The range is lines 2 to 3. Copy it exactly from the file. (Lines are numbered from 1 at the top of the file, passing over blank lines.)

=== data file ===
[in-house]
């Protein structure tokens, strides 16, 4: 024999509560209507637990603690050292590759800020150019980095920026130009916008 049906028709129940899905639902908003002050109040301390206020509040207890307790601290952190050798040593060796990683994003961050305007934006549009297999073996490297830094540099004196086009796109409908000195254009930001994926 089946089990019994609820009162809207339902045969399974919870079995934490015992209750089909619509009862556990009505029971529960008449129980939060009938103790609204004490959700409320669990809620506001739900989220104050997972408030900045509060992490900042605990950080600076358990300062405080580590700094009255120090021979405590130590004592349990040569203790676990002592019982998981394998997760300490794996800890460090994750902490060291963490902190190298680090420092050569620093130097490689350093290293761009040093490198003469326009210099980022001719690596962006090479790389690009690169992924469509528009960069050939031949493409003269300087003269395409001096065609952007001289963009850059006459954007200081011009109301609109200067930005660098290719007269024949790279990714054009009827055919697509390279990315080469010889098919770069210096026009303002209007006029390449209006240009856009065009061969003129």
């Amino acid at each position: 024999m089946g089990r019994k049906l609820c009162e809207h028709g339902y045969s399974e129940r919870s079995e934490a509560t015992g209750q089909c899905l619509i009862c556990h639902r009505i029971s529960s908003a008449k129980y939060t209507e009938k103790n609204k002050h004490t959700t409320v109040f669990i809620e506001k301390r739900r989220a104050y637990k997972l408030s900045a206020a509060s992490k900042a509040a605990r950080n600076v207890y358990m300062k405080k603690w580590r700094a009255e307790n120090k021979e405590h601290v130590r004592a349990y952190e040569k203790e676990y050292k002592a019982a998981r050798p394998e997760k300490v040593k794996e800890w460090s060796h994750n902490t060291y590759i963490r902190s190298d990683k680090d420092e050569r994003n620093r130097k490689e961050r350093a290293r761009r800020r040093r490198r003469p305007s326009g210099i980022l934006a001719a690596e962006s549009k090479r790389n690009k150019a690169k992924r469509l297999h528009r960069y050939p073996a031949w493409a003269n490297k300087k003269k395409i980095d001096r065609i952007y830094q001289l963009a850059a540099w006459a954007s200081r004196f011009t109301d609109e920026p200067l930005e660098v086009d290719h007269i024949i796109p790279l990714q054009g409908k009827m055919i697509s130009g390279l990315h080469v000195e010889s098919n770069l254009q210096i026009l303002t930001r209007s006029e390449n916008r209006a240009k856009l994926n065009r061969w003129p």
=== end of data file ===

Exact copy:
């Protein structure tokens, strides 16, 4: 024999509560209507637990603690050292590759800020150019980095920026130009916008 049906028709129940899905639902908003002050109040301390206020509040207890307790601290952190050798040593060796990683994003961050305007934006549009297999073996490297830094540099004196086009796109409908000195254009930001994926 089946089990019994609820009162809207339902045969399974919870079995934490015992209750089909619509009862556990009505029971529960008449129980939060009938103790609204004490959700409320669990809620506001739900989220104050997972408030900045509060992490900042605990950080600076358990300062405080580590700094009255120090021979405590130590004592349990040569203790676990002592019982998981394998997760300490794996800890460090994750902490060291963490902190190298680090420092050569620093130097490689350093290293761009040093490198003469326009210099980022001719690596962006090479790389690009690169992924469509528009960069050939031949493409003269300087003269395409001096065609952007001289963009850059006459954007200081011009109301609109200067930005660098290719007269024949790279990714054009009827055919697509390279990315080469010889098919770069210096026009303002209007006029390449209006240009856009065009061969003129």
């Amino acid at each position: 024999m089946g089990r019994k049906l609820c009162e809207h028709g339902y045969s399974e129940r919870s079995e934490a509560t015992g209750q089909c899905l619509i009862c556990h639902r009505i029971s529960s908003a008449k129980y939060t209507e009938k103790n609204k002050h004490t959700t409320v109040f669990i809620e506001k301390r739900r989220a104050y637990k997972l408030s900045a206020a509060s992490k900042a509040a605990r950080n600076v207890y358990m300062k405080k603690w580590r700094a009255e307790n120090k021979e405590h601290v130590r004592a349990y952190e040569k203790e676990y050292k002592a019982a998981r050798p394998e997760k300490v040593k794996e800890w460090s060796h994750n902490t060291y590759i963490r902190s190298d990683k680090d420092e050569r994003n620093r130097k490689e961050r350093a290293r761009r800020r040093r490198r003469p305007s326009g210099i980022l934006a001719a690596e962006s549009k090479r790389n690009k150019a690169k992924r469509l297999h528009r960069y050939p073996a031949w493409a003269n490297k300087k003269k395409i980095d001096r065609i952007y830094q001289l963009a850059a540099w006459a954007s200081r004196f011009t109301d609109e920026p200067l930005e660098v086009d290719h007269i024949i796109p790279l990714q054009g409908k009827m055919i697509s130009g390279l990315h080469v000195e010889s098919n770069l254009q210096i026009l303002t930001r209007s006029e390449n916008r209006a240009k856009l994926n065009r061969w003129p």